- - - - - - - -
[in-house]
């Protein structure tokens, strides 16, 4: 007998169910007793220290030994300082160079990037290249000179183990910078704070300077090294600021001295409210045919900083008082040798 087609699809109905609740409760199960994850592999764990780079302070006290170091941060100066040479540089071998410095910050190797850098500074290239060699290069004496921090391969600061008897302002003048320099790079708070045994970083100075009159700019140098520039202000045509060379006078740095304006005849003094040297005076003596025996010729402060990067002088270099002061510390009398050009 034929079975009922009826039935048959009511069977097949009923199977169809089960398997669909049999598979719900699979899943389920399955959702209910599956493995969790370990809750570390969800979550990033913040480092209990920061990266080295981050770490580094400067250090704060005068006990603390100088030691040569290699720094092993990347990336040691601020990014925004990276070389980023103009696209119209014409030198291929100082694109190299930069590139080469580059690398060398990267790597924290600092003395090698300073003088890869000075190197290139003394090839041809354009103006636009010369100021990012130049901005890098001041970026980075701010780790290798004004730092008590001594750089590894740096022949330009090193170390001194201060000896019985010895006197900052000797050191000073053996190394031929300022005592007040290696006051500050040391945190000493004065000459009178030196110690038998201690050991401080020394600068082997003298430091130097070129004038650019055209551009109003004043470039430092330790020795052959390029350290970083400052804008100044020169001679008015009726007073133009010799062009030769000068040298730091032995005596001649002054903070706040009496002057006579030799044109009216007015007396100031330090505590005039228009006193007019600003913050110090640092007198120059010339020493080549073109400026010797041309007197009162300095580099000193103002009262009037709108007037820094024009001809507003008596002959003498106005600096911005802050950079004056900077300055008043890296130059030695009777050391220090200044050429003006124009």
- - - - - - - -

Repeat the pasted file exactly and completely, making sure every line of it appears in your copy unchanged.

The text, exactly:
[in-house]
């Protein structure tokens, strides 16, 4: 007998169910007793220290030994300082160079990037290249000179183990910078704070300077090294600021001295409210045919900083008082040798 087609699809109905609740409760199960994850592999764990780079302070006290170091941060100066040479540089071998410095910050190797850098500074290239060699290069004496921090391969600061008897302002003048320099790079708070045994970083100075009159700019140098520039202000045509060379006078740095304006005849003094040297005076003596025996010729402060990067002088270099002061510390009398050009 034929079975009922009826039935048959009511069977097949009923199977169809089960398997669909049999598979719900699979899943389920399955959702209910599956493995969790370990809750570390969800979550990033913040480092209990920061990266080295981050770490580094400067250090704060005068006990603390100088030691040569290699720094092993990347990336040691601020990014925004990276070389980023103009696209119209014409030198291929100082694109190299930069590139080469580059690398060398990267790597924290600092003395090698300073003088890869000075190197290139003394090839041809354009103006636009010369100021990012130049901005890098001041970026980075701010780790290798004004730092008590001594750089590894740096022949330009090193170390001194201060000896019985010895006197900052000797050191000073053996190394031929300022005592007040290696006051500050040391945190000493004065000459009178030196110690038998201690050991401080020394600068082997003298430091130097070129004038650019055209551009109003004043470039430092330790020795052959390029350290970083400052804008100044020169001679008015009726007073133009010799062009030769000068040298730091032995005596001649002054903070706040009496002057006579030799044109009216007015007396100031330090505590005039228009006193007019600003913050110090640092007198120059010339020493080549073109400026010797041309007197009162300095580099000193103002009262009037709108007037820094024009001809507003008596002959003498106005600096911005802050950079004056900077300055008043890296130059030695009777050391220090200044050429003006124009």